Author, librarian, and historian Dr. Christopher (Chris) Shaffer talks books, food, and travel with us on our ninth episode of the Culture and Belonging podcast. He agrees that culture is difficult to define and shares insights about why banning books is never a good idea (unless you’re hoping to spike book sales). He talks specifically about his own book, Moon over Sasova, and a sample of personal anecdotes he shares in it, and he concludes with a challenge to prioritize authentic travel experiences that build empathy and feed our curiosity.
Cultural identity is often tied to where we call home, but what happens when that home changes? Today, we’ll talk to Miguel Rodriguez-Blest, who lived most of his life in Puerto Rico before moving to south Alabama.
The US Surgeon General released an advisory earlier this year placing the pervasive problem of loneliness on the same level of public health concern as smoking. For this seventh episode of the Culture and Belonging podcast, Kim Serrano, Director of the Center for Inclusion and Belonging, spoke with us about her agency’s research around belonging, and their findings are thought-provoking! Belonging is a fundamental human need, and it does not have an on/off switch. Instead, belonging is a multifaceted spectrum of experience that varies depending on place and other people. We need a baseline understanding of the state of belonging in our spaces to develop effective interventions to increase belonging. Kim encourages us to recognize that we’re not alone when we feel a lack of belonging, and she emphasizes the fact that we combat loneliness when we prioritize being intentional and present with our loved ones.
Librarians are here to help! Before coming to the States to study and become a librarian, Olga Casey worked as a translator in her native Ukraine, and she clearly continues that work today. Olga shares stories with us for episode six of the Culture and Belonging podcast about gifting materials to a Ukrainian sister library, preserving cultural heritage online, archiving wartime creative works, and important translation projects to reveal hidden history. Olga defines belonging as a comfortable feeling of being needed and even recognizing potential to contribute. Wearing her “please interrupt me” button, she emphasizes the importance of a sense of humor, and she reminds us – above all – that no question is a bad question.
Rebecca (Becky) Helms, academic advisor and disability services specialist on Troy University’s Dothan Campus, helps us navigate the Americans with Disabilities Act (ADA) in our fifth episode of Culture and Belonging. Our candid conversation explores the differences between visible and hidden disabilities and the importance of creating a welcoming, safe space for students and colleagues to self-advocate in the face of increasingly less structured processes (as we move from K-12 to higher education and then to the workplace) for seeking accommodations that level the playing field. Empathy is vital, and we can all learn more about how to promote and prioritize access.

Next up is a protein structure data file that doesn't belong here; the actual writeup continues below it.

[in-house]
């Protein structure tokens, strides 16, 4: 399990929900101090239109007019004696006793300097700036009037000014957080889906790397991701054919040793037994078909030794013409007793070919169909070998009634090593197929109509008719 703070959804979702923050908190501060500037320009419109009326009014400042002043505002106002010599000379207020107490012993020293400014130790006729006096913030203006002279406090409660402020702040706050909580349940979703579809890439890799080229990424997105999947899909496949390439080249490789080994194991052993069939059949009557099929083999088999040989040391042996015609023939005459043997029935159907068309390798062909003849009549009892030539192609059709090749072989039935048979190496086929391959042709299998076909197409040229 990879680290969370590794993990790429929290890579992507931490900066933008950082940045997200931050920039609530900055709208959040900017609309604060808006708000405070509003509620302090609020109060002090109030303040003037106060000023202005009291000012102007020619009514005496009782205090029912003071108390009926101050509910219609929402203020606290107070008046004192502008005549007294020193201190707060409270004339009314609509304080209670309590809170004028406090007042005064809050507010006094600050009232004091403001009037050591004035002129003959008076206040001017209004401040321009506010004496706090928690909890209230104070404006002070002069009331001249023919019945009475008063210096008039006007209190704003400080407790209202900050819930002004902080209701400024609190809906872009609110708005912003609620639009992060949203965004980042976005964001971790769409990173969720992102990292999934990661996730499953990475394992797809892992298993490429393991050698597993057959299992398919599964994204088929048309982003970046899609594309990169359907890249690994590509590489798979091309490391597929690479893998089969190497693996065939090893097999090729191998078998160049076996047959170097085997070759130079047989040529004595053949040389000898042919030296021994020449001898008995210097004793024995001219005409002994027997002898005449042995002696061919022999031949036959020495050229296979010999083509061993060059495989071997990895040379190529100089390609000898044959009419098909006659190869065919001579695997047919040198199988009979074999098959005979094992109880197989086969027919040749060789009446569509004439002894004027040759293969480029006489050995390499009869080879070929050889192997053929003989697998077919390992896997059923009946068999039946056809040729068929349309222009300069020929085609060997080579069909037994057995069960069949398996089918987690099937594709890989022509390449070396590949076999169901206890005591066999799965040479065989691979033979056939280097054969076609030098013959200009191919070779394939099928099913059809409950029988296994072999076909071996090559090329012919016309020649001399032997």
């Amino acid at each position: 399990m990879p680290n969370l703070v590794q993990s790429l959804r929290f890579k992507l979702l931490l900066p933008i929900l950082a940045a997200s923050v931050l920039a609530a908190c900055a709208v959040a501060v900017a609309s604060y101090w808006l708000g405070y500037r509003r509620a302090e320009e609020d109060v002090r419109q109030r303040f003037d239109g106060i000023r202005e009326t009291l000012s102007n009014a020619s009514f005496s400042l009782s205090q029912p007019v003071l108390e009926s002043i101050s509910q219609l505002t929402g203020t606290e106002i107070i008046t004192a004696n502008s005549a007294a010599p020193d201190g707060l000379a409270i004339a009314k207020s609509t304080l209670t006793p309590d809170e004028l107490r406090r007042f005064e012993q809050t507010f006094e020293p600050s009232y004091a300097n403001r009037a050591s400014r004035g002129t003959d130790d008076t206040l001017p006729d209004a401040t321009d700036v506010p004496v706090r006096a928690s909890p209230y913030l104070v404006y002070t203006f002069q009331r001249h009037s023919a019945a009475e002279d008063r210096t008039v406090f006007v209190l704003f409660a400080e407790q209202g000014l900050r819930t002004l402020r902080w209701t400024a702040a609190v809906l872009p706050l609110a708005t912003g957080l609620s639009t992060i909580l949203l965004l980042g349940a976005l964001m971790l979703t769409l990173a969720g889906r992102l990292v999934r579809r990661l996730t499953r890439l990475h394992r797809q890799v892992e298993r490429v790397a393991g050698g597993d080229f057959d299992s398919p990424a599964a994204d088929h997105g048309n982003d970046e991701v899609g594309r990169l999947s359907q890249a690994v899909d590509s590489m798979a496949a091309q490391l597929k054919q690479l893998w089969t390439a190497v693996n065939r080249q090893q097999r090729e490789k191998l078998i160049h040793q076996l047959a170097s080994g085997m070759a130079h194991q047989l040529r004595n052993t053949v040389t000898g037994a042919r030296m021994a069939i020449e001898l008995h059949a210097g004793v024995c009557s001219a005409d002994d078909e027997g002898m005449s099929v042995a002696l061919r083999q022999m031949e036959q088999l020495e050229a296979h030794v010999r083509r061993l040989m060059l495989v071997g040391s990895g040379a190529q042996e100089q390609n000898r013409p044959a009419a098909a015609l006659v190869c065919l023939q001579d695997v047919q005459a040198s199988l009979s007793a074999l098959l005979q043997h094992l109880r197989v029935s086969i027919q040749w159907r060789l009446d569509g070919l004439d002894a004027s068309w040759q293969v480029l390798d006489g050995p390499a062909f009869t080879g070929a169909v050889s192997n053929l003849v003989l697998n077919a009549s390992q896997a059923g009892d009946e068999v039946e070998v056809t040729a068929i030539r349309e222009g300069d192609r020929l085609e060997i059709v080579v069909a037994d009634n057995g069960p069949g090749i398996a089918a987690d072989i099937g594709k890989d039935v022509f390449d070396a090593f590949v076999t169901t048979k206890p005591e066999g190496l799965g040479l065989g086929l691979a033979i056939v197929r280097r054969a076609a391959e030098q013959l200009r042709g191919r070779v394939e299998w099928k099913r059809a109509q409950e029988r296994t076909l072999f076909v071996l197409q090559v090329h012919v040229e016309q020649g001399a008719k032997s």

Music is a powerful tool to bring people together and a distinct marker of unique cultures. Dr. Scott Sexton, music educator and educator of future music educators, helps us find the quickest entry points to Culture and Belonging through music in our fourth episode of the podcast. Dr. Sexton sees culture as a means to find common ground and move towards belonging. He tells us about his work in places like Bosnia and South Africa to use music for peace-building in the decades-old wake of war and racial unrest.
For our third episode of Culture and Belonging, we asked Dr. Stephen Carmody, an associate professor of anthropology, to talk to us about how he defines culture and belonging. Anthropology is the study of the origin and development of human societies and cultures, and our conversation delves into the concept of becoming comfortable with being uncomfortable and focuses on how anthropologists seek commonalities and shared humanity within diversity. When we see things in another culture that we don’t understand, it can be helpful to remember that those differences are likely representative of things we actually do know.
On our second episode of Culture and Belonging, we’ll hear from history instructor Joe McCall, a self-proclaimed frustrated Latin scholar, about how he defines culture in the context of advocating for international students and colleagues. Joe will help us try to answer the question, “What role does religion play in a culturally diverse environment?” Conflict is part of life, but humility and being willing to listen to others can go a long way towards developing trust as we build community in any setting.
In a professional environment of increasing cultural diversity, what can administrators do to make sure everyone feels included? On the flip side, how can individuals speak up and make themselves heard?
On this very first episode of culture and belonging, we’ll talk with Dr. Dionne Rosser-Mims, Vice-Chancellor of Troy University’s Phenix City Campus. Together, we’ll try to answer these questions, as Dr. Rosser-Mims shares her insights and experiences.